I use Extra Virgin Olive Oil in the majority of my cooking. It is the universally accepted, heart healthy fat because of its unique monounsaturated nature. It has anticancer properties and has been shown to support clean arteries. It is even metabolized more like a carbohydrate than a lipid. EVOO is good.
But, if you notice from my posted recipes, I also use butter in moderation. Why would I use butter?
Butter has been falsely accused as a lethal saturated fat. Let's take a closer look. Is it the same as the saturated fats found in meat products? There is a big difference between the short chain fatty acids found in butter and the longer chained fatty acids found in the layers of fat surrounding red meat. The short chain fatty acids found in butter are metabolized and used for energy similar to a carbohydrate. The longer chained fatty acids from feedlot meats are unused and stored away, leading to plaque buildup in the arteries.
For a very interesting look at 20 Health Benefits of Butter, take a look at this site. If you have previously thought butter was a villain, you might want to go through all the documented sources on this page... very thought-provoking reading.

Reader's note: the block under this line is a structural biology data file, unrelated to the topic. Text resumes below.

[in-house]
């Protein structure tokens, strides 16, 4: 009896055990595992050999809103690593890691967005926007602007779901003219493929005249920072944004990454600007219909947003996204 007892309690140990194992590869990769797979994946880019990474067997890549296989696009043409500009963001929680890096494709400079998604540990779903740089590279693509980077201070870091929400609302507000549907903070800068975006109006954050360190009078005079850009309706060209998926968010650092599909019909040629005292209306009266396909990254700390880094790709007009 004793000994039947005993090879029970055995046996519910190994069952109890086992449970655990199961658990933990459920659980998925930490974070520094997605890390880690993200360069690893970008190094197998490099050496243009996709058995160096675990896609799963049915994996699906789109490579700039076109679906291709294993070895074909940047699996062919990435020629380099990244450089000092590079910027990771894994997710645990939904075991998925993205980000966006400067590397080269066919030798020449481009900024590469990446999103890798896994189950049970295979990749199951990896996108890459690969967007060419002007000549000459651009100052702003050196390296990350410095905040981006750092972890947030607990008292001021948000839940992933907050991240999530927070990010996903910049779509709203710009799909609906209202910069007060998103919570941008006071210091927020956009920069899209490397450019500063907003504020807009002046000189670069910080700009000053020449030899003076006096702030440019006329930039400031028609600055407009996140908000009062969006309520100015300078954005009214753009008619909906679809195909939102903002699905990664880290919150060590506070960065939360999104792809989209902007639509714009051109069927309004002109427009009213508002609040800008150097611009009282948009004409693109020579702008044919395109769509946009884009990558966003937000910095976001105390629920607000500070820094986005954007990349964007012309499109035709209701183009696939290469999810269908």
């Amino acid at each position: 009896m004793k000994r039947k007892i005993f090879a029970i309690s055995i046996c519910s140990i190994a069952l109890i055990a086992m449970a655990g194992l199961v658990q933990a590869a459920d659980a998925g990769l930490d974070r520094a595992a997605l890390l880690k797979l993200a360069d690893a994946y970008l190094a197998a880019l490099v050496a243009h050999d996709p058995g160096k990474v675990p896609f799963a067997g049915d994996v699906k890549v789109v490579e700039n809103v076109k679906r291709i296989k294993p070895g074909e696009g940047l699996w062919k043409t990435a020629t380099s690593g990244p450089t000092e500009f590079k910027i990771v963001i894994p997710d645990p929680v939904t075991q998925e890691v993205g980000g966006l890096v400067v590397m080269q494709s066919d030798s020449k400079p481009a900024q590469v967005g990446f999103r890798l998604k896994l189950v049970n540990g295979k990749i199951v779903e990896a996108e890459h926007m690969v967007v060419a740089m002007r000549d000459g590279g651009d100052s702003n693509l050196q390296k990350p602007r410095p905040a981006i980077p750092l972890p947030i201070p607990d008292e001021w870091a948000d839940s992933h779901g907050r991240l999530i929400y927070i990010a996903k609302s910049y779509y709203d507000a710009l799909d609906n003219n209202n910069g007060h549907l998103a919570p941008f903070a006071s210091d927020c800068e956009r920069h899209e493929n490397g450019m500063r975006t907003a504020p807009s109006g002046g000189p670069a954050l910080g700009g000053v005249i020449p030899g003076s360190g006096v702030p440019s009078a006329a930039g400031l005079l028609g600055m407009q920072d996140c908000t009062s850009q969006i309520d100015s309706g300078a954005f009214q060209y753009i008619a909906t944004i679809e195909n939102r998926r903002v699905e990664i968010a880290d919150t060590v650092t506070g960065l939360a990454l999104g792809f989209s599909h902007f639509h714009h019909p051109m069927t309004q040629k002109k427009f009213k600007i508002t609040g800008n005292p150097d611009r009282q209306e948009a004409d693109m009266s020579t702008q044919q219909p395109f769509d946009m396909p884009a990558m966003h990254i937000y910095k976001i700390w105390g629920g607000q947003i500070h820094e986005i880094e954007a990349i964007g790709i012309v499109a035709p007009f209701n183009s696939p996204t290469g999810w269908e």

But what about margarine? A study conducted in 1995 at Harvard Medical School showed that heart patients who consumed margarine were twice as likely to have a heart attack than those who consumed butter. Hmmm... why is this study so unheard of? Margarine has been shown to cause arterial disease and it has also been implicated as a carcinogen. While margarine may look a lot like butter, don't be fooled. The restructuring of vegetables oils (hydrogenation) forms a toxin, not a food. Our bodies may deal with it as best they can -- we have amazing defense mechanisms -- but the toxic effect leaves its scar over time.
While I avoid ALL hydrogenated oils, I also avoid polyunsaturated vegetable oils (canola, corn, soybean) because they must be highly processed in order to be marketable. This processing leaves the oils unstable and rancid, unsuitable for consumption. I think it is best to stick to cold pressed olive oil, short chain fats (like butter) in moderation, and fats found in natural foods such as avocados and nuts.
So, again, on this "healthy fats" topic, I have only scratched the surface. Here are a few further research recommendations:
Fats that Heal, Fats that Kill
Know Your Fats : The Complete Primer for Understanding the Nutrition of Fats, Oils and Cholesterol